NutriNews Issue 7 2017 - Page 19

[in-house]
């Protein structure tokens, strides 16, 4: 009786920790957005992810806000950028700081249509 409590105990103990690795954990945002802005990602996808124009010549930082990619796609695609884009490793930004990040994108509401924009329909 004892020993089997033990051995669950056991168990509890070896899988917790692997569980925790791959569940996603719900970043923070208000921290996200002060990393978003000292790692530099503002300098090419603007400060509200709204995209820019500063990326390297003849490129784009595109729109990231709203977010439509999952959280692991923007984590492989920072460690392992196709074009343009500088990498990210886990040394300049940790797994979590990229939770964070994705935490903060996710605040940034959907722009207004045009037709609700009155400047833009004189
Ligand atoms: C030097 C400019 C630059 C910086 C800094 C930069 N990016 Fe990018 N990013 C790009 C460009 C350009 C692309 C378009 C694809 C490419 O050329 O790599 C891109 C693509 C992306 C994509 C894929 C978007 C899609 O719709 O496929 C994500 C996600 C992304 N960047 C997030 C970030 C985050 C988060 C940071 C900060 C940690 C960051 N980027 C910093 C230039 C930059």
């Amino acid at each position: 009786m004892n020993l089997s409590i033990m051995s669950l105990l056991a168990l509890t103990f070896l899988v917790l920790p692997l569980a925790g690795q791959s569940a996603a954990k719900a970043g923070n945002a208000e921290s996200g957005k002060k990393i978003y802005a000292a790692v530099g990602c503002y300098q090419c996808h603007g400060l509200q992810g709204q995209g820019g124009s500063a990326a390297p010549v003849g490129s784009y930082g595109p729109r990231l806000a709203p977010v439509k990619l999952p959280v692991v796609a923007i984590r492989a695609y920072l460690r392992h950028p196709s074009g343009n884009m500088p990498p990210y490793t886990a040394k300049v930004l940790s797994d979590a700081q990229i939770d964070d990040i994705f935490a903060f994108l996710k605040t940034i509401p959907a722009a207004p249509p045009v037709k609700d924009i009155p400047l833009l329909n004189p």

W ith constant advancements in technology comes increased exposure to social media, and with increased exposure to social media comes the normalization of certain lifestyles. Whether it be via Facebook, Twitter, Snapchat, or Instagram, our brains are constantly being bombarded with images of society’s representation of the word “perfect”. Beauty is no longer within the ‘eye of the beholder’, but rather is defined by what the media makes it out to be. The perfect nose, the perfect hair, the perfect face, the perfect body… all being conditioned in our minds as primary goals in life. People are now being characterized (judged) by appearance and image instead of personality and virtue. One particular ‘fad’ that our society is adopting, or has already adopted, is losing weight. Of course the benefits of losing weight are well established in a physical sense, but the positive mental aspect is progressively becoming more and more blurred. What once was used to help strengthen a healthier physical and mental life, is now becoming an indicator of self-worth and mental fragility. Each day, more people are finding their identities through popular trends in social media, which ultimately creates a never-ending cycle between losing one more pound and gaining one more ‘like’ on their most recent selfie. Taken from the abundant list of chic weight loss trends, counting calories is becoming an increasingly prevalent technique for losing weight. This term unintentionally creates a negative stigma with the word, ‘calorie’. Hence, people tend to associate calories with unhealthiness. Indirectly, counting calories is responsible for a number of problems that ultimately prove to be detrimental to the body and mind. Of which, two major issues of extreme compulsion and nutritious compromise simply scrape the surface of the consequential effects flowing of calorie-counting. Issue 3 | Nutrition of Everything | 13